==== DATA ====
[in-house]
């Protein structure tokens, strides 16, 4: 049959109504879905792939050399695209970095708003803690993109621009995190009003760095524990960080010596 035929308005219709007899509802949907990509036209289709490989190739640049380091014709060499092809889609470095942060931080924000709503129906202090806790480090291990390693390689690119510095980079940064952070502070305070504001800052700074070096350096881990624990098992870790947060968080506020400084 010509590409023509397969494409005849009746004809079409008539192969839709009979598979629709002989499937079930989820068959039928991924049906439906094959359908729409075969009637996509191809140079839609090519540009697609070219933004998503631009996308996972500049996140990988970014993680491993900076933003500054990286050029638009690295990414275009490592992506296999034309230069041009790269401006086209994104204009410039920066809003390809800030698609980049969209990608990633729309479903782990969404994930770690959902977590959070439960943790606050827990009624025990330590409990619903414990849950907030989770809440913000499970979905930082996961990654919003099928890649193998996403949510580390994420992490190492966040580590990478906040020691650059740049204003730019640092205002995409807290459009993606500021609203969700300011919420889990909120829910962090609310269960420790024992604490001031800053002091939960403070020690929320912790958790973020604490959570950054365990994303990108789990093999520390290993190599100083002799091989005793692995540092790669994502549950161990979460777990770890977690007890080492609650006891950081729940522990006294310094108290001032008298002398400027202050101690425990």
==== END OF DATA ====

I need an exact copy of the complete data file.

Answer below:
[in-house]
């Protein structure tokens, strides 16, 4: 049959109504879905792939050399695209970095708003803690993109621009995190009003760095524990960080010596 035929308005219709007899509802949907990509036209289709490989190739640049380091014709060499092809889609470095942060931080924000709503129906202090806790480090291990390693390689690119510095980079940064952070502070305070504001800052700074070096350096881990624990098992870790947060968080506020400084 010509590409023509397969494409005849009746004809079409008539192969839709009979598979629709002989499937079930989820068959039928991924049906439906094959359908729409075969009637996509191809140079839609090519540009697609070219933004998503631009996308996972500049996140990988970014993680491993900076933003500054990286050029638009690295990414275009490592992506296999034309230069041009790269401006086209994104204009410039920066809003390809800030698609980049969209990608990633729309479903782990969404994930770690959902977590959070439960943790606050827990009624025990330590409990619903414990849950907030989770809440913000499970979905930082996961990654919003099928890649193998996403949510580390994420992490190492966040580590990478906040020691650059740049204003730019640092205002995409807290459009993606500021609203969700300011919420889990909120829910962090609310269960420790024992604490001031800053002091939960403070020690929320912790958790973020604490959570950054365990994303990108789990093999520390290993190599100083002799091989005793692995540092790669994502549950161990979460777990770890977690007890080492609650006891950081729940522990006294310094108290001032008298002398400027202050101690425990």